Wednesday, 31 May 2017

parforce

Recently H and I had a chance to visit a pair of monumental hunting lodges whose architecture and ceremonial follies illustrated how the occupation become leisurely pursuit of the powerful of the hunt was a way of reinforcing fealty and was a metric of noble means beginning in the Middle Ages (parforce hunting) and articulated as a social arena for centuries thereafter.
The great wooded area around the village of Wermsdorf was a royal park for many generations and there was an ancient though modest lodge there already—but as existing accommodations were proving inadequate to impress visiting dignitaries, August II. der Starke (called the Strong for his physical strength that could apparently break horseshoes bare-handed and won him prizes in the prince-elector bracket of competitive fox-tossing—literally and as cruel as it sounds) commissioned the construction of the Hubertusburg (announced on the feast day of Saint Hubertus—3 November—who is the patron of hunters and the vision that led to his conversion is popularised in the Jägermeister logo) to showcase his family’s power.

The prince-bishops were not only instrumental in choosing the emperor, the leader of reformationist Saxony was also the king of Poland and the grand duke of Lithuania through martial unions that honoured the traditions of those brought into the fold—exemplified in the Catholic court chapel that was rather unique in the region and is the only room to have escaped plunder and destruction.
Lavish, choreographed hunts continued at the Hubertusburg, whose grounds and layout was favourably compared to Versailles—the quarry of choice being deer—up until the outbreak of that first global conflict, the Seven Years’ War, in 1755—whose own chambers saw the peace treaty that brought its end as well as the French-Indian War.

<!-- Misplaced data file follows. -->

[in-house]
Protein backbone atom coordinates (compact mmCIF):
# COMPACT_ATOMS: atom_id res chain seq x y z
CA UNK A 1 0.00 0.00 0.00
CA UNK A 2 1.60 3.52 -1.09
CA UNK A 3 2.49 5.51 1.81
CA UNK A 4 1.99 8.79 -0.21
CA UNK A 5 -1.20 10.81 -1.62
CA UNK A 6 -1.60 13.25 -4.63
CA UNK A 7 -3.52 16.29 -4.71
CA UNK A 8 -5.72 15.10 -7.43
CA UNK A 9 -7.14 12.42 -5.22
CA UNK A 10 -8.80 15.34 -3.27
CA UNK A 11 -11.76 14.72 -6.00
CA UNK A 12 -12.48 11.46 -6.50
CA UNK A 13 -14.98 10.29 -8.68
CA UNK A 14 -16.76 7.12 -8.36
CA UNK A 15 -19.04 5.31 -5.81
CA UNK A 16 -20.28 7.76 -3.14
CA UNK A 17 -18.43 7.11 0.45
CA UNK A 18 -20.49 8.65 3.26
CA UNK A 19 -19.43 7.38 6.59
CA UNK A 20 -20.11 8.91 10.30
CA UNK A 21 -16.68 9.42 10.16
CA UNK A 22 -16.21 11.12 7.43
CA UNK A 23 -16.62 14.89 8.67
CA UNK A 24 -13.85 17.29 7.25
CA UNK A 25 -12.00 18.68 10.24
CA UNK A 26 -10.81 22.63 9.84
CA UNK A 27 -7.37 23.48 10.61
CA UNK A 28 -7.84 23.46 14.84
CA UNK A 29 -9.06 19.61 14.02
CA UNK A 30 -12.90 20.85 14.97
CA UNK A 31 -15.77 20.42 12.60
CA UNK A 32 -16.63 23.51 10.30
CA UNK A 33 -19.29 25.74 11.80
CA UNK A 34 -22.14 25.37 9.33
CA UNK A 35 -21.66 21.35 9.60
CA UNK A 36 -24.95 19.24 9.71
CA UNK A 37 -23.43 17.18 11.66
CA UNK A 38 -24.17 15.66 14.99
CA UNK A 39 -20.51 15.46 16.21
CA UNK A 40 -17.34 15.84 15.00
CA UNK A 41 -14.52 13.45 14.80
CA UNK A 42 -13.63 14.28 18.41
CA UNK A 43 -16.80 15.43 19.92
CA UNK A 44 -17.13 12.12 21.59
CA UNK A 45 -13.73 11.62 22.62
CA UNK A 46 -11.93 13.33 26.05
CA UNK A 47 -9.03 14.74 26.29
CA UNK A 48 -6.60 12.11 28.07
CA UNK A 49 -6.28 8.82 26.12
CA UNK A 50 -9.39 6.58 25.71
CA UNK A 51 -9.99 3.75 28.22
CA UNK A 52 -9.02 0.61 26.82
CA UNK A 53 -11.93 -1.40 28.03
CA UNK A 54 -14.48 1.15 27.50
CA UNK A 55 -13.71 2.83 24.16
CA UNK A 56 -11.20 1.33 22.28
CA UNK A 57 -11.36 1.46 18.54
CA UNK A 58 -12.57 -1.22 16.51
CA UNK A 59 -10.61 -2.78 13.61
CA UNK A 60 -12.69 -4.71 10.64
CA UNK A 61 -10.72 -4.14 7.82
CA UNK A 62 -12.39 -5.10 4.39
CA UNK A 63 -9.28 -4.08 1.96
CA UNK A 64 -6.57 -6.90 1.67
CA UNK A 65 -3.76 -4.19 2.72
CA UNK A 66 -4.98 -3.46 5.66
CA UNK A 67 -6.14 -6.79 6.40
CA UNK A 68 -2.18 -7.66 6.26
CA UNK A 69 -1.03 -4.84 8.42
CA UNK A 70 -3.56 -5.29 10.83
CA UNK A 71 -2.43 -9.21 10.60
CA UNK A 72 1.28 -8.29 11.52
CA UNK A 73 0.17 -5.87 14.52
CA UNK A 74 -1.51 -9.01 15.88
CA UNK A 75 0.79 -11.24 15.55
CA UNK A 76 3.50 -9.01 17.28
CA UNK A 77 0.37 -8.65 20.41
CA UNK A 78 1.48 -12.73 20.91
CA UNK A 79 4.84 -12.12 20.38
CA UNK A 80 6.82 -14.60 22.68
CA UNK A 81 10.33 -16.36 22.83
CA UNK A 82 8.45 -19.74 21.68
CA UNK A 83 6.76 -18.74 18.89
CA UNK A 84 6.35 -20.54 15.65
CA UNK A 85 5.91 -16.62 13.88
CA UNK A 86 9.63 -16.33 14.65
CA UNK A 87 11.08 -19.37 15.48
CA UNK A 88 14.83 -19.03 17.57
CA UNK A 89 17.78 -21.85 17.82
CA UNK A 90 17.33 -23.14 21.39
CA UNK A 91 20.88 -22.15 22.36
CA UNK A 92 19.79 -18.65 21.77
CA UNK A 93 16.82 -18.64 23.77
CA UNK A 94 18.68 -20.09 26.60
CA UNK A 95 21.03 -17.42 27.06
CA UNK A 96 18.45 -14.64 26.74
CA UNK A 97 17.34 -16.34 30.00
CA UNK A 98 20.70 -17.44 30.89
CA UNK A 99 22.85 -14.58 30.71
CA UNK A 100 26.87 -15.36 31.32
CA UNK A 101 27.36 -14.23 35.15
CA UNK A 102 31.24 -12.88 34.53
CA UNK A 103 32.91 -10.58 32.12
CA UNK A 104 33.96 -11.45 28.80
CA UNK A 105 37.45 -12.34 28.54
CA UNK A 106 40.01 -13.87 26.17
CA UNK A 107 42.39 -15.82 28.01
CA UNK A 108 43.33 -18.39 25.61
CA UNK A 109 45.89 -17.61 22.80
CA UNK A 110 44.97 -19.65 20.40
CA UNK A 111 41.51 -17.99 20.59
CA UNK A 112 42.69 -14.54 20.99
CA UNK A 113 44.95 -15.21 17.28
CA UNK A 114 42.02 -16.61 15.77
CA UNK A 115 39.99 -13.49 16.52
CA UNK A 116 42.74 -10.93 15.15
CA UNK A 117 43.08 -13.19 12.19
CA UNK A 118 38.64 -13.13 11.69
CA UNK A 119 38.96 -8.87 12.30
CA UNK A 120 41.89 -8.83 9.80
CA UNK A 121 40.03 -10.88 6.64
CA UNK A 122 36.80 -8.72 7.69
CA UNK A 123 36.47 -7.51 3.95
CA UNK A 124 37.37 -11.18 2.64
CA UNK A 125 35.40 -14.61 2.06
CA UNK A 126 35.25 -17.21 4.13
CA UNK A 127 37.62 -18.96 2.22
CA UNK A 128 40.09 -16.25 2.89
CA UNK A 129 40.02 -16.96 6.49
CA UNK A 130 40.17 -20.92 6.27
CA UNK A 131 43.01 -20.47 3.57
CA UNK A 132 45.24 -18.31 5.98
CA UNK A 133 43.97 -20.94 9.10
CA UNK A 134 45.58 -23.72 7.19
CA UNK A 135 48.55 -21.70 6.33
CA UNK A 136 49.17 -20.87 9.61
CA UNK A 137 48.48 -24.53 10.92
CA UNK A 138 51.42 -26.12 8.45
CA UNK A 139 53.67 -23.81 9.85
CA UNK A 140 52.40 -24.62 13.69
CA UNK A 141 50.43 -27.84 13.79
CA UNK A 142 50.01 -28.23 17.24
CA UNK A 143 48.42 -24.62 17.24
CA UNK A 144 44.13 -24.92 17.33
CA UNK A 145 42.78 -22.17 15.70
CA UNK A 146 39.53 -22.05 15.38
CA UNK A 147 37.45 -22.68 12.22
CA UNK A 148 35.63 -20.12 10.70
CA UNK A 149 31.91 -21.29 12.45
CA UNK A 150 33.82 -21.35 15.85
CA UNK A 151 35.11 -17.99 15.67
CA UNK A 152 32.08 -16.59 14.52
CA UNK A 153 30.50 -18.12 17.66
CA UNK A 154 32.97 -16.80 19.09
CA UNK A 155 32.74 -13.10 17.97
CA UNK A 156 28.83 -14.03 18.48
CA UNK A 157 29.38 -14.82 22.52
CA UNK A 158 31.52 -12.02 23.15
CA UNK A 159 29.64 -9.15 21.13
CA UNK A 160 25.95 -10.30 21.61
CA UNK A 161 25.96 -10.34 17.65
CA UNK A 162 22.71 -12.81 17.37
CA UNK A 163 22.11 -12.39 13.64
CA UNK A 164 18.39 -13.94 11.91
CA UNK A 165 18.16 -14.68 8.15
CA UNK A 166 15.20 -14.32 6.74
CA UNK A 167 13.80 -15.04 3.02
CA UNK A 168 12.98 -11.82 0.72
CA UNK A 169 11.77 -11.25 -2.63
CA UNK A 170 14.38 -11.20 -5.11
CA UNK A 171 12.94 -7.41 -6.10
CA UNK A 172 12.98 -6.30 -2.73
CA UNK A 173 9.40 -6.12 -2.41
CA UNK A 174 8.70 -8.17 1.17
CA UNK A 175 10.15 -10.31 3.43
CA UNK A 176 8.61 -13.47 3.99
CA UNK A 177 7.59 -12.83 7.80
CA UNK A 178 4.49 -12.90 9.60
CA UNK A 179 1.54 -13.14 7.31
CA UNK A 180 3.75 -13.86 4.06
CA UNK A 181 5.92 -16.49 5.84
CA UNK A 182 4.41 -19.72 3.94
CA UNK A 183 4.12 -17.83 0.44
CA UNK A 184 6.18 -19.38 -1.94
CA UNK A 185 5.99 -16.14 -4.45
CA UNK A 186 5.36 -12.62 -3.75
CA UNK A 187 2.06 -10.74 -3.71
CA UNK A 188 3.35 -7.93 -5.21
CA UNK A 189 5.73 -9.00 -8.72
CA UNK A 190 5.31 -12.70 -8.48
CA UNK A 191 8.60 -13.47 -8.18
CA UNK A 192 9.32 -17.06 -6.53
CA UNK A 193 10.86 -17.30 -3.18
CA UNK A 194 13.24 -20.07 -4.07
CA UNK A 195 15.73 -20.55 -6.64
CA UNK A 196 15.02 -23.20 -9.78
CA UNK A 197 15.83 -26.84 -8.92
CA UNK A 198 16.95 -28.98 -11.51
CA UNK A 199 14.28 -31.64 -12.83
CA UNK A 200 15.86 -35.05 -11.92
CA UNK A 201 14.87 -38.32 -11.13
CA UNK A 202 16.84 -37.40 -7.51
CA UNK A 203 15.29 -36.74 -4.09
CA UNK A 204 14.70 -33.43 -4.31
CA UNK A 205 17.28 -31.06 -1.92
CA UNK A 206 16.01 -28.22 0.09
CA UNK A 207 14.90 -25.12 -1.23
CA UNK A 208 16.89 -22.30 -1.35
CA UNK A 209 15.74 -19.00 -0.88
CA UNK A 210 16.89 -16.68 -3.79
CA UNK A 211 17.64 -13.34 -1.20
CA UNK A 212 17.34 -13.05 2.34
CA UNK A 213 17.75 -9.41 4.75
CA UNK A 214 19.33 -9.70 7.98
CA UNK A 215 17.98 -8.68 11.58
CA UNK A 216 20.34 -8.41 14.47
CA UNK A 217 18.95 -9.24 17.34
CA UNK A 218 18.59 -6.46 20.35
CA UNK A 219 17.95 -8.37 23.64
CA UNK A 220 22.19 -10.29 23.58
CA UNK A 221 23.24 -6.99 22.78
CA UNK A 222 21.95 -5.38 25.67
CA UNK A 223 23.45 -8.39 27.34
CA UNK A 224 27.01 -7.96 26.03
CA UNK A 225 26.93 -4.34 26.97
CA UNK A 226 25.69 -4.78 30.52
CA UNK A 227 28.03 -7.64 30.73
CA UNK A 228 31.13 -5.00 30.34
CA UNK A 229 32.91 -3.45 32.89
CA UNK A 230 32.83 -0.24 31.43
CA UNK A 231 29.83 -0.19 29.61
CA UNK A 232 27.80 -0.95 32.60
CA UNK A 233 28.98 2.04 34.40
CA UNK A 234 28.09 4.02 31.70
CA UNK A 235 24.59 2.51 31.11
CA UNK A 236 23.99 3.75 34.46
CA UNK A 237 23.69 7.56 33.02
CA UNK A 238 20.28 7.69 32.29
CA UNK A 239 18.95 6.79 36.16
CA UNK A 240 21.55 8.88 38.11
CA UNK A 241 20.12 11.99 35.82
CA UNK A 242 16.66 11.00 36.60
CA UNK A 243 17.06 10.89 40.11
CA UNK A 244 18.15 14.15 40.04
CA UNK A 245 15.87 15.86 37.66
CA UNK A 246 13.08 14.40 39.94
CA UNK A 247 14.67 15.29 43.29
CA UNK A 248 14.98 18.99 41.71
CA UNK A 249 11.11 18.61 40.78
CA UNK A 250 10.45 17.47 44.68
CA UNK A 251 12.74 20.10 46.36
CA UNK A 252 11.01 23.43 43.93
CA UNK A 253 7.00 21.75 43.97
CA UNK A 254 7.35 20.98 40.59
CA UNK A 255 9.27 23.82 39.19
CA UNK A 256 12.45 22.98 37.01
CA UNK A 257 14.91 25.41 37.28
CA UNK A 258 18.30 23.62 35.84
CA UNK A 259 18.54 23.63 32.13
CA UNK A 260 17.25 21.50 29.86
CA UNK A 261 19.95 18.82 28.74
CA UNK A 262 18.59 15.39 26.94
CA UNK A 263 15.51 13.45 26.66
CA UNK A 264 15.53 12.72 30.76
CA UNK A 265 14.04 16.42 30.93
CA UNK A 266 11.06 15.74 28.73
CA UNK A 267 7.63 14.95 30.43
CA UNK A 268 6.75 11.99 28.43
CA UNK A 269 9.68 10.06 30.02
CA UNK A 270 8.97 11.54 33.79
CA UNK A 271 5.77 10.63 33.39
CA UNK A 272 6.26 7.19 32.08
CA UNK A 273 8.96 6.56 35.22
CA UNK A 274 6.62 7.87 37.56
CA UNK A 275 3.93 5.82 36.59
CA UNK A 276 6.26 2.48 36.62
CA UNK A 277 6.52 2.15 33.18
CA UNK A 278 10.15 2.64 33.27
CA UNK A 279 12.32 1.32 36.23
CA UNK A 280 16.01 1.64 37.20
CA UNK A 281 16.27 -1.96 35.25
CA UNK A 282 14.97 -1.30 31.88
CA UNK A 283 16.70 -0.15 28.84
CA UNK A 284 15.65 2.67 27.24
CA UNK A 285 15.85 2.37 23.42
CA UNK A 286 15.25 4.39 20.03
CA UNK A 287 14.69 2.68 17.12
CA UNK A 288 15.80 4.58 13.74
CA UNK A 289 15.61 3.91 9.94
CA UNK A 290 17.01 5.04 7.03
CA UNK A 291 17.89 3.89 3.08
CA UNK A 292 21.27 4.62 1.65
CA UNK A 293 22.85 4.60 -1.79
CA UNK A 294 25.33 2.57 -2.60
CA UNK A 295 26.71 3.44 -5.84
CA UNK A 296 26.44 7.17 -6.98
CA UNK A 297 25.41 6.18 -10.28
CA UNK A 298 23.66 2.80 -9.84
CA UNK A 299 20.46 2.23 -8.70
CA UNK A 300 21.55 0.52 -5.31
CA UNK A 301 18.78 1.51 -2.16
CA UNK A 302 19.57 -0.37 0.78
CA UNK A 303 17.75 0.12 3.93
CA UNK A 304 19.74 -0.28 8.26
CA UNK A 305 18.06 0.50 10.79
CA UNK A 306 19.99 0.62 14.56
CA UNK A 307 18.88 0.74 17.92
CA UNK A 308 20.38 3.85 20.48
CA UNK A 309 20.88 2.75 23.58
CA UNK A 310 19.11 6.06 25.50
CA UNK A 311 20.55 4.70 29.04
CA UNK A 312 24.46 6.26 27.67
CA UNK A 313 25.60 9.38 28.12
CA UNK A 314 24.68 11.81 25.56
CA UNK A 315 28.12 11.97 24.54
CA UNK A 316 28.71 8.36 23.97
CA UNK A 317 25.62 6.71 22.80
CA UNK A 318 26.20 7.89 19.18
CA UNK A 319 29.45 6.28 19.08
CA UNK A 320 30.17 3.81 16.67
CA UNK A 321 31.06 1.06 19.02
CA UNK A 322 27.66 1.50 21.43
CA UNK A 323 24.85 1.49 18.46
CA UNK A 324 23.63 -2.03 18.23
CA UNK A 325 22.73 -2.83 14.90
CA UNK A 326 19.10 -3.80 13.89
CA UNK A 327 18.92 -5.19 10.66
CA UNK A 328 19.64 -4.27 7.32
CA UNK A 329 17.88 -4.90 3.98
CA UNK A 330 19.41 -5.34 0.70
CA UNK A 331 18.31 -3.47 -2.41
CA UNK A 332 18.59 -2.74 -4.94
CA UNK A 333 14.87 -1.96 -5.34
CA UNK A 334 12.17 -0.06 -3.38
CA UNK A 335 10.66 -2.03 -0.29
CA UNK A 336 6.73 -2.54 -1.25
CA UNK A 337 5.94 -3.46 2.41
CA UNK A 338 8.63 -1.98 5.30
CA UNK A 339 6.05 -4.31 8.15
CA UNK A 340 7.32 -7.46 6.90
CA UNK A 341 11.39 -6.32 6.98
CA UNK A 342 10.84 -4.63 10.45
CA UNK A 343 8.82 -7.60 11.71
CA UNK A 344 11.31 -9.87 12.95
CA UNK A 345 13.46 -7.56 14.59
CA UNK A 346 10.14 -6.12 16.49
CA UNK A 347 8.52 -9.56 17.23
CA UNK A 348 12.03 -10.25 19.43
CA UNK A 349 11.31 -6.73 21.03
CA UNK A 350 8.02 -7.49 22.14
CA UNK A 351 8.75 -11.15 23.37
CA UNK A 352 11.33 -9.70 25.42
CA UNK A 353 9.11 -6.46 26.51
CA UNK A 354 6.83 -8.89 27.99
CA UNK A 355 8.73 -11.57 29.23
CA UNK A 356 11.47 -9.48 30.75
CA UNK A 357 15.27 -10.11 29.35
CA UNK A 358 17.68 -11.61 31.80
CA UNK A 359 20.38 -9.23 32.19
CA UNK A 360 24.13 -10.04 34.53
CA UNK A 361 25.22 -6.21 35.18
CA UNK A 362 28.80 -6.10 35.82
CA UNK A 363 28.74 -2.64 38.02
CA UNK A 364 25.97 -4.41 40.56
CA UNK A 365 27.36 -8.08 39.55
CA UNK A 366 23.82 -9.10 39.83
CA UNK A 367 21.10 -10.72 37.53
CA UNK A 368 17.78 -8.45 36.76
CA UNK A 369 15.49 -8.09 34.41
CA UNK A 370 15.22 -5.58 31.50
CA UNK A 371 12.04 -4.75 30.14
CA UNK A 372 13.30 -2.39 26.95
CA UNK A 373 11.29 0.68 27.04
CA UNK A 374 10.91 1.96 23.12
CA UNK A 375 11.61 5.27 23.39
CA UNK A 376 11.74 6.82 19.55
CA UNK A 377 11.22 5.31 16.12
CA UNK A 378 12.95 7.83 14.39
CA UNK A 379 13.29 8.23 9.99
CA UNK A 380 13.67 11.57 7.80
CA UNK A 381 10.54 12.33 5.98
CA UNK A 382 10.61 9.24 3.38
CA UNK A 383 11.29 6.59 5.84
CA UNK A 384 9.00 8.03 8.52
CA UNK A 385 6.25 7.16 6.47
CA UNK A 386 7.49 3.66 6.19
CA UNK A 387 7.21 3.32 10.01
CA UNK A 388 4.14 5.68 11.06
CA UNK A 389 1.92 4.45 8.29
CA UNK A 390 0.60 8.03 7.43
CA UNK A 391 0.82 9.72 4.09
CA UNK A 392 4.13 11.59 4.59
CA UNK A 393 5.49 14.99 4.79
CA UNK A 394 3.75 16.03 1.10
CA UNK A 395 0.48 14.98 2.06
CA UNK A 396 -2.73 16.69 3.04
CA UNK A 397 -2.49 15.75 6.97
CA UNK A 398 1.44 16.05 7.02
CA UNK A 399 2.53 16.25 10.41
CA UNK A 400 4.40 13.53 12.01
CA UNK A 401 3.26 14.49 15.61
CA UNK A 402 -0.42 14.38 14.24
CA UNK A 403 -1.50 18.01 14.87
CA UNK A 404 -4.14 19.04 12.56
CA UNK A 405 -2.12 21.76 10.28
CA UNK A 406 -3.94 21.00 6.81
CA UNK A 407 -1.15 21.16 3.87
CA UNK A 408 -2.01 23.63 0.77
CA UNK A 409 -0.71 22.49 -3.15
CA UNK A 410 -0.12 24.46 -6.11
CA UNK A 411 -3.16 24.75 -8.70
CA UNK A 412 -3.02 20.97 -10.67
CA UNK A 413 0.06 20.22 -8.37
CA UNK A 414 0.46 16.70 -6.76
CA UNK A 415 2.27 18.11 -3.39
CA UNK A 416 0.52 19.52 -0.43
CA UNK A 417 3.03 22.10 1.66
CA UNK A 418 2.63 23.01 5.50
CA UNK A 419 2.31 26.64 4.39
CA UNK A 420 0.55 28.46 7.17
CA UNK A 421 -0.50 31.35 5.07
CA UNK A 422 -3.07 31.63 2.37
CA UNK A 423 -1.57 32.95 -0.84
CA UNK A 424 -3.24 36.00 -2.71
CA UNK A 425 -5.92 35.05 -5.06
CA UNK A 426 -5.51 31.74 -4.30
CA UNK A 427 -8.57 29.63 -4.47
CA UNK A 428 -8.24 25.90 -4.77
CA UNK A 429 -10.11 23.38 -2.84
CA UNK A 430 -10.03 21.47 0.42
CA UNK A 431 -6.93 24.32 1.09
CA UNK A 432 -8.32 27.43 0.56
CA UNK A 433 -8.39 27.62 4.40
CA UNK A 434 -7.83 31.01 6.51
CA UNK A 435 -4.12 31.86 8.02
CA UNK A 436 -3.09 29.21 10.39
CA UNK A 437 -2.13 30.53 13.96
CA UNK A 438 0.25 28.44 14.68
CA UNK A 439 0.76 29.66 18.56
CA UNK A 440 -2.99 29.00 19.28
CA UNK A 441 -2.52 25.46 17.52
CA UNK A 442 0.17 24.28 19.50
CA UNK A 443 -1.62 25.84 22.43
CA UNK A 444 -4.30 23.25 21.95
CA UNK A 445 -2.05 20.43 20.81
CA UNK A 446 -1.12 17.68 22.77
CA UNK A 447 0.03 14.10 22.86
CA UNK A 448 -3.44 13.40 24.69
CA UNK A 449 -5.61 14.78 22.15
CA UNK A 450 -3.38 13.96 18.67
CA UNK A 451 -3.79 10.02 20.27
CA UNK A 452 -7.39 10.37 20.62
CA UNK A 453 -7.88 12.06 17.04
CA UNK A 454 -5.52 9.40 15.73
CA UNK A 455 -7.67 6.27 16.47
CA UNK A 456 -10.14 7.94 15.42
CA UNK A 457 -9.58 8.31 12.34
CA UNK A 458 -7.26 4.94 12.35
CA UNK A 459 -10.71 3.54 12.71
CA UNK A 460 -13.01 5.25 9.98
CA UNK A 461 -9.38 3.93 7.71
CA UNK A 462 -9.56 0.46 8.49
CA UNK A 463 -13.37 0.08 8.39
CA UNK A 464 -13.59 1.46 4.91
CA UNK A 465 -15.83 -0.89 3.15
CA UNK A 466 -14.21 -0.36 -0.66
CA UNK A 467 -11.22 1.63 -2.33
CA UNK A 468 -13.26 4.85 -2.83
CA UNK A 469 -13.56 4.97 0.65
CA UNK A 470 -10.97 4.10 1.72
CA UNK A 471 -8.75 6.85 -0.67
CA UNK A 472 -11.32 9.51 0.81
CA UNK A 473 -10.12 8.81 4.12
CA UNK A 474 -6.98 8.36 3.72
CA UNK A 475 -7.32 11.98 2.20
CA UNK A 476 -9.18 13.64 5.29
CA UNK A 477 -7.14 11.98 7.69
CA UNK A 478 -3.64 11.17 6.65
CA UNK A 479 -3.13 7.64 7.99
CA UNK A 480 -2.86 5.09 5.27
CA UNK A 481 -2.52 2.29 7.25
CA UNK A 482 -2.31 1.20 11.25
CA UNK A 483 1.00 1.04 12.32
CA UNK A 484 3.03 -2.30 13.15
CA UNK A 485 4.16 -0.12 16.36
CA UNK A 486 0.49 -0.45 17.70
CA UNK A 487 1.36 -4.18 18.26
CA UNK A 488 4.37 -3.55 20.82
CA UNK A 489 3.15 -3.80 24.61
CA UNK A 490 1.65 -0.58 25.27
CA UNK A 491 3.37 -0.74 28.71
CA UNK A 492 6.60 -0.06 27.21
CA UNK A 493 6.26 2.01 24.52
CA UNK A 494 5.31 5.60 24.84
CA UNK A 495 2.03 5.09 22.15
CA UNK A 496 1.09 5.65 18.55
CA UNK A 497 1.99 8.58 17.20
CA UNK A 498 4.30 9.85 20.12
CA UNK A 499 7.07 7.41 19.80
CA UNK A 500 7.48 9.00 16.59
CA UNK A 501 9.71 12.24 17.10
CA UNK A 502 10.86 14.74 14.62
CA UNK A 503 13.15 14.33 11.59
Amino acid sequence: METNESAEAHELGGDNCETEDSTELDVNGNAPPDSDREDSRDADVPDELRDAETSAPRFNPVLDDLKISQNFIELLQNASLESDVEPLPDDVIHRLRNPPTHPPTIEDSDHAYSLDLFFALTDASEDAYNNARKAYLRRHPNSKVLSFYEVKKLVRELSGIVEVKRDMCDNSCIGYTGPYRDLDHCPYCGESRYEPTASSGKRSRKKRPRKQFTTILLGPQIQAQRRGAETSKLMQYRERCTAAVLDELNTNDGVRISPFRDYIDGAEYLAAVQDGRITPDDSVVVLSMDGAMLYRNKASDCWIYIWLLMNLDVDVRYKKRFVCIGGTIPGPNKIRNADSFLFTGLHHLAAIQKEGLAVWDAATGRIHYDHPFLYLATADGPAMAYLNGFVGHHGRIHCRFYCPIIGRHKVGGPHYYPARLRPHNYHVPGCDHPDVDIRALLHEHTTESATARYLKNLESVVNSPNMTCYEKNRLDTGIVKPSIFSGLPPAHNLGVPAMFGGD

The residential palace never wholly its former glory and was at times used as a sanitarium and prison and even a porcelain factory. Presently, the trappings of the hunt are re-enacted by skilled equestrians and enthusiasts who dress up in period costumes, but mercifully the hounds are put on to the scent of human decoys to pursue through the forest—harming no one in the end.
The other hunting lodge we visited was Schloss Moritzburg, an earlier Baroque example also set in the midst of a favoured game preserve not far from the royal capital of Dresden. Constructed on an artificial island, the quatrefoil design reminds me of the Seehof of Memmelsdorf by Bamberg, it served a similar function with protocol and entertaining dignitaries.
A showroom of course for hunting trophies, the collections quickly expanded to display pieces side by side to compare Japanese and Chinese ceramics with Meißen faience. Later an ensemble of other buildings were added to the parkgrounds, including a Rococo pavilion called the Little Pheasant Castle (Fasanenschlösschen) that’s meant to invoke an Oriental style and despite Saxony’s landlocked state, it’s one and only lighthouse—for when the occasional mock naval battles were conducted in the lakes that bordered the gardens.